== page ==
In this desert metropolis without water or harvest the drivers, having forgotten why and where they are hurrying, have oozed into the country of Nod. The sinister force that perfectly times the winds, that ticked time like an unwound clock, is a creatorless mechanism perhaps because it is not aware of its own purpose. In McCarthy's The Road the boy recounts a nightmare to his father:

I had this penguin that you wound up and it would waddle and flap its flippers. And we were in that house that we used to live in and it came around the corner but nobody had wound it up...the winder wasnt turning.

The mechanicity is repeated over and over again. The movement in the scene is not even human but that of vehicles stopping at the change of a light like the opening of a valve and this is directly linked to the shunt and ope of ventricles and bronchi as if these too were merely clocks of a different sort.

When the narrative finally settles on Janet Brick her prelude is not herself but her burdens and after a brief description of her tranquil state the future burdens are enumerated and so geotextually she inhabits a nucleus of calm, the eponymous One Moment of Sanity, that is about to break.

Her status as a Virgo, more than any other signs, marks her as born to serve. She is ever and anon aware that she is always on call whether from work or friends or sires. Ali's cult signifies the lack of spiritual water, as does Suz's tailoring, which however trite still trumps Brick's time. But her status as a servant is shared with the 'feisty rats' for they too are servants who have forgotten why they hurry thus why and whom they serve. Unlike the drivers though Brick has not yet succumbed to the lack of water. In her quiet moment she drinks a spritzer, a mixture of white wine and water. Even so the demands of the outside world are constantly immanent and its unclear how long she can postpone, like the stubborn foliage, her decline into postponed death.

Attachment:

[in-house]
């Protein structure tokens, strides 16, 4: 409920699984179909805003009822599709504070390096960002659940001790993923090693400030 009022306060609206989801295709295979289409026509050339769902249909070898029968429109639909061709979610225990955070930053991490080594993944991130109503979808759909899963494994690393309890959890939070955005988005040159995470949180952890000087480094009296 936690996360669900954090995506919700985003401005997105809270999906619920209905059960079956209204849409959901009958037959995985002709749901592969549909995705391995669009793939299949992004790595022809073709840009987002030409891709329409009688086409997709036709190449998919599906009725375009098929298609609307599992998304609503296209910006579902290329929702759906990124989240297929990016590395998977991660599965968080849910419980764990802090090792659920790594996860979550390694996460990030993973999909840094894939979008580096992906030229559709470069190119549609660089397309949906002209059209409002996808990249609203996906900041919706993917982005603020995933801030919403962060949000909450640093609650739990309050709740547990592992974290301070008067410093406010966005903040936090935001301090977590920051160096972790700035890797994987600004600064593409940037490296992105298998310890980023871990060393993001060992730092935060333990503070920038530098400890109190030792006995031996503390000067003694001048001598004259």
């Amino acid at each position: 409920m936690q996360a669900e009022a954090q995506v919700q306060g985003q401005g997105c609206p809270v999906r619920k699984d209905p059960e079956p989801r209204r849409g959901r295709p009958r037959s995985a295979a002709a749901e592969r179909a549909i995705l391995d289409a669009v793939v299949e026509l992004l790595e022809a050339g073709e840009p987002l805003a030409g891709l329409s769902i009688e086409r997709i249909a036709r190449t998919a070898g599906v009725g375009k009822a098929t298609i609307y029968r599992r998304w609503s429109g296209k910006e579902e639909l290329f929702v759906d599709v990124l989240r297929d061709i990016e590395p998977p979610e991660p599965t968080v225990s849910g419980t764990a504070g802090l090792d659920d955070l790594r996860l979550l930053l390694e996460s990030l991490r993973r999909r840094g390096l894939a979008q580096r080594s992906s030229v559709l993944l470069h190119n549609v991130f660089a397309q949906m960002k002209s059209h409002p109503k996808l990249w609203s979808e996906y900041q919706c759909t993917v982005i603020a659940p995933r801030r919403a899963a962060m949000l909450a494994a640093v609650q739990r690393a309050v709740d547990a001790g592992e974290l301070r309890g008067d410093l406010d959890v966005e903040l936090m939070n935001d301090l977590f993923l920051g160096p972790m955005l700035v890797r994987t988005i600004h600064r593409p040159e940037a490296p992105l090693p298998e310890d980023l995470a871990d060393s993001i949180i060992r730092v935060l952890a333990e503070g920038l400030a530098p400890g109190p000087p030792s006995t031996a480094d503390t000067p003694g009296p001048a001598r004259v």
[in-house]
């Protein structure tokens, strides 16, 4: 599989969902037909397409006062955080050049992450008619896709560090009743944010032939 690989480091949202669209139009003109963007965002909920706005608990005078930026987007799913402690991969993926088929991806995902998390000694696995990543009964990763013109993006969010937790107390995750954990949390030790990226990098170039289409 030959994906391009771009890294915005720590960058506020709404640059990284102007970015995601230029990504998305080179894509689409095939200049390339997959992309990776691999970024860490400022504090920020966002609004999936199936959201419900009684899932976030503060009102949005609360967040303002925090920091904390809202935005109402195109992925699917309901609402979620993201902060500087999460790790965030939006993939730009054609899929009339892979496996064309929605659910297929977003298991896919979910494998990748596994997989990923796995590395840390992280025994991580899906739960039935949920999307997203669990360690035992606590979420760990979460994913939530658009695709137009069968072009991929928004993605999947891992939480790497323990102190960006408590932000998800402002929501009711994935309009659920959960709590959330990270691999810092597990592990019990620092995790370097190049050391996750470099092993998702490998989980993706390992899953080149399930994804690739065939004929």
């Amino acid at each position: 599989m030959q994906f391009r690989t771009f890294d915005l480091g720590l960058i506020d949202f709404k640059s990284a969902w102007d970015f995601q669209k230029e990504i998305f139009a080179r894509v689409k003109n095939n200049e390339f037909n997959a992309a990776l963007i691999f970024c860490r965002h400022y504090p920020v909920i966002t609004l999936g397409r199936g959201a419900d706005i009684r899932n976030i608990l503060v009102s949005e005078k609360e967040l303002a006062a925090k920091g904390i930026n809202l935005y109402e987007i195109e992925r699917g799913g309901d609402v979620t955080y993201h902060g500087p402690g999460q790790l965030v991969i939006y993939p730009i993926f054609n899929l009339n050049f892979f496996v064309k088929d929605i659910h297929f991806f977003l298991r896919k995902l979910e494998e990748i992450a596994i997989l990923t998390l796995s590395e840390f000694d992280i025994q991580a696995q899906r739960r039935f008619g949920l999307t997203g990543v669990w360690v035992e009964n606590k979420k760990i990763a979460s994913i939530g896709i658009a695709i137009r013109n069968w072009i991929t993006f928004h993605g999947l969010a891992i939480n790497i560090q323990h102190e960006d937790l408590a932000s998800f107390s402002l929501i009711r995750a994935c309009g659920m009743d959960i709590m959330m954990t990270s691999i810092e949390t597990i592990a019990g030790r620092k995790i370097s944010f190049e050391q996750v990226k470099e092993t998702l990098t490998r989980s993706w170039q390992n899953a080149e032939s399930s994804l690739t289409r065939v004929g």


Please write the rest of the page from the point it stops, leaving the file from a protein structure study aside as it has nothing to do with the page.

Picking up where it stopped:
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Old 01-05-2018, 05:41 PM
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ONE SANE MOMENT

Tween days in September moved slow, pacing themselves with long stretches of blue-charcoal-gray (that’s a list of colors. I was going to suggest changing ‘blue’ to ‘cobalt’ but cobalt-charcoal is kinda like saying toy-boat, funny but can tie a tongue) sky and perfectly timed simooms blowing at the tree heads, time ticked like an unwound clock and the traffic oozed along as if drivers had forgotten where they were hurrying all summer, (see you could use a period here, but you don’t, and that’s okay, but this is where I’d suggest a spacer instead of a comma) New York plates sprang up like wanted posters and even these feisty city rats desisted running yellows and reds anymore, even the foliage stubbornly remained green just like the world had stopped moving, you might think your blood had stopped moving, or your breath, and you could live in this moment forever, but if you were Janet Brick, (no comma is needed) with the two jobs and three girls and fifty-six thousand left to pay on the bungalow, you cherished this chunk of reality with a spritzer and a macaroon on a patio filled with toys, you toasted Mayville’s quietude and the longest Saturday you’d ever seen, secretly though, like that awful dream that wouldn’t let go, you knew that in six or seven or eight seconds a phone would ring or roughneck Cindy would break somebody’s window on the block, possibly (Suggest erasing ‘possibly’ as words ending in –ly are less than satisfactory. Refusing semicolons I see, that’s okay, especially if that’s all there is. It’s poetic.) Ali might start a cult that required candles, (no comma) or maybe Suz’s latest sartorial protest would demand an immediate audience, (no comma) whatever it was it would be world-shaking and eminently more important than anything so dreary as a poor woman regaining her sanity, and your day would begin moving again. (For some reason, I think it would be funny to put a period after sanity, and begin “Your day…)